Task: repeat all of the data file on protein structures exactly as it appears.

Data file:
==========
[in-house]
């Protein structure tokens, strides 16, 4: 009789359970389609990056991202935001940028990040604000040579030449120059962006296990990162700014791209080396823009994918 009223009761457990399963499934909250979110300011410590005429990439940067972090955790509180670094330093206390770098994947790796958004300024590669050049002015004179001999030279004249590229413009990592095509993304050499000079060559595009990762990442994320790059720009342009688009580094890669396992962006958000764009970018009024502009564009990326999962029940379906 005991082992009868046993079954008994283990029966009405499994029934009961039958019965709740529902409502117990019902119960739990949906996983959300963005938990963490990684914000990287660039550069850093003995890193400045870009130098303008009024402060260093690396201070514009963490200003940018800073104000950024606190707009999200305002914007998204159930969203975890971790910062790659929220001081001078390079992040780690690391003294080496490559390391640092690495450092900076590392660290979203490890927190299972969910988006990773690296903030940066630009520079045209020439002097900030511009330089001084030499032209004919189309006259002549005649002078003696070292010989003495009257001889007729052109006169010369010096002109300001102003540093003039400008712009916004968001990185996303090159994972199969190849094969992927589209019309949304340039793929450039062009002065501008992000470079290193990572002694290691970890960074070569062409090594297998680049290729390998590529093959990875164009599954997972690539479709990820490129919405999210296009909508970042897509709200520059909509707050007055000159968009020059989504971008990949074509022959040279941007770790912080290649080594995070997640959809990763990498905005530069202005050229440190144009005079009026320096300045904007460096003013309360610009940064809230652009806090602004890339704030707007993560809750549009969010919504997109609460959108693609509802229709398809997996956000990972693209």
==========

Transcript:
[in-house]
């Protein structure tokens, strides 16, 4: 009789359970389609990056991202935001940028990040604000040579030449120059962006296990990162700014791209080396823009994918 009223009761457990399963499934909250979110300011410590005429990439940067972090955790509180670094330093206390770098994947790796958004300024590669050049002015004179001999030279004249590229413009990592095509993304050499000079060559595009990762990442994320790059720009342009688009580094890669396992962006958000764009970018009024502009564009990326999962029940379906 005991082992009868046993079954008994283990029966009405499994029934009961039958019965709740529902409502117990019902119960739990949906996983959300963005938990963490990684914000990287660039550069850093003995890193400045870009130098303008009024402060260093690396201070514009963490200003940018800073104000950024606190707009999200305002914007998204159930969203975890971790910062790659929220001081001078390079992040780690690391003294080496490559390391640092690495450092900076590392660290979203490890927190299972969910988006990773690296903030940066630009520079045209020439002097900030511009330089001084030499032209004919189309006259002549005649002078003696070292010989003495009257001889007729052109006169010369010096002109300001102003540093003039400008712009916004968001990185996303090159994972199969190849094969992927589209019309949304340039793929450039062009002065501008992000470079290193990572002694290691970890960074070569062409090594297998680049290729390998590529093959990875164009599954997972690539479709990820490129919405999210296009909508970042897509709200520059909509707050007055000159968009020059989504971008990949074509022959040279941007770790912080290649080594995070997640959809990763990498905005530069202005050229440190144009005079009026320096300045904007460096003013309360610009940064809230652009806090602004890339704030707007993560809750549009969010919504997109609460959108693609509802229709398809997996956000990972693209």